- (sometimes capital) the capitalist class or their interestscapital versus labour
- the ownership interests of a business as represented by the excess of assets over liabilities
- the nominal value of the authorized or issued shares
- (as modifier)capital issues
- any assets or resources, esp when used to gain profit or advantage
- a capital letterAbbreviation: cap., cap
- (as modifier)capital B
- with a capital letter (used to give emphasis to a statement)he is mean with a capital M
- (prenominal) law involving or punishable by deatha capital offence
- very serious; fatala capital error
- primary, chief, or principalour capital concern is that everyone be fed
- of, relating to, or designating the large modern majuscule letter used chiefly as the initial letter in personal names and place names and other uniquely specificatory nouns, and often for abbreviations and acronymsCompare small (def. 9) See also upper case
- mainly British excellent; first-ratea capital idea
Word Origin for capital
- the upper part of a column or pier that supports the entablatureAlso called: chapiter, cap
Word Origin for capital
early 13c., "of or pertaining to the head," from Old French capital, from Latin capitalis "of the head," hence "capital, chief, first," from caput (genitive capitis) "head" (see capitulum).
Meaning "principal" is early 15c. Of letters, "upper case," from late 14c. A capital crime (1520s) is one that affects the life or "head;" capital had a sense of "deadly, mortal" from late 14c. in English, a sense also found in Latin. The felt connection between "head" and "life, mortality" also existed in Old English: e.g. heafodgilt "deadly sin, capital offense," heafdes þolian "to forfeit life." Capital punishment was in Blackstone (1765) and classical Latin capitis poena.
Capital gain is recorded from 1921. Capital goods is recorded from 1899. Of ships, "first-rate, of the line," attested from 1650s. Related: Capitally.
early 15c., "a capital letter," from capital (adj.). The meaning "capital city" is first recorded 1660s (the Old English word was heafodstol). The financial sense is from 1610s (Middle English had chief money "principal fund," mid-14c.), from Medieval Latin capitale "stock, property," noun use of neuter of capitalis "capital, chief, first." (The noun use of this adjective in classical Latin was for "a capital crime.")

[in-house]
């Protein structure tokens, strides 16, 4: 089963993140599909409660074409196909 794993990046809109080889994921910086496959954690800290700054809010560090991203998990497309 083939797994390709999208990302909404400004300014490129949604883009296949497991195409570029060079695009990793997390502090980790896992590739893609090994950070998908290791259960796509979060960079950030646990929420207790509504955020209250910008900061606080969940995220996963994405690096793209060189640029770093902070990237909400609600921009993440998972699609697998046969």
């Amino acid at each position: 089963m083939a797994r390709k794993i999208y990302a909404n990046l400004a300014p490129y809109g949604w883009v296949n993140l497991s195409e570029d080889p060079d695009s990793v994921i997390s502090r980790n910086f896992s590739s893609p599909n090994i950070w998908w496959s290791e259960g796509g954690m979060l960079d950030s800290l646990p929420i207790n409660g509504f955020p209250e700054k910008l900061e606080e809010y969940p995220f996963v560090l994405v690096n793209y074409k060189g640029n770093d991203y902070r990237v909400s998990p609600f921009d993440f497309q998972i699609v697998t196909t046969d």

[The term capital] made its first appearance in medieval Latin as an adjective capitalis (from caput, head) modifying the word pars, to designate the principal sum of a money loan. The principal part of a loan was contrasted with the "usury"--later called interest--the payment made to the lender in addition to the return of the sum lent. This usage, unknown to classical Latin, had become common by the thirteenth century and possibly had begun as early as 1100 A.D., in the first chartered towns of Europe. [Frank A. Fetter, "Reformulation of the Concepts of Capital and Income in Economics and Accounting," 1937, in "Capital, Interest, & Rent," 1977]
"head of a column or pillar," late 13c., from Anglo-French capitel, Old French chapitel, or directly from Latin capitellum "little head," diminutive of caput (see capitulum).
In architecture, the top portion of a column.
Money used to finance the purchase of the means of production, such as machines, or the machines themselves.
see make capital out of.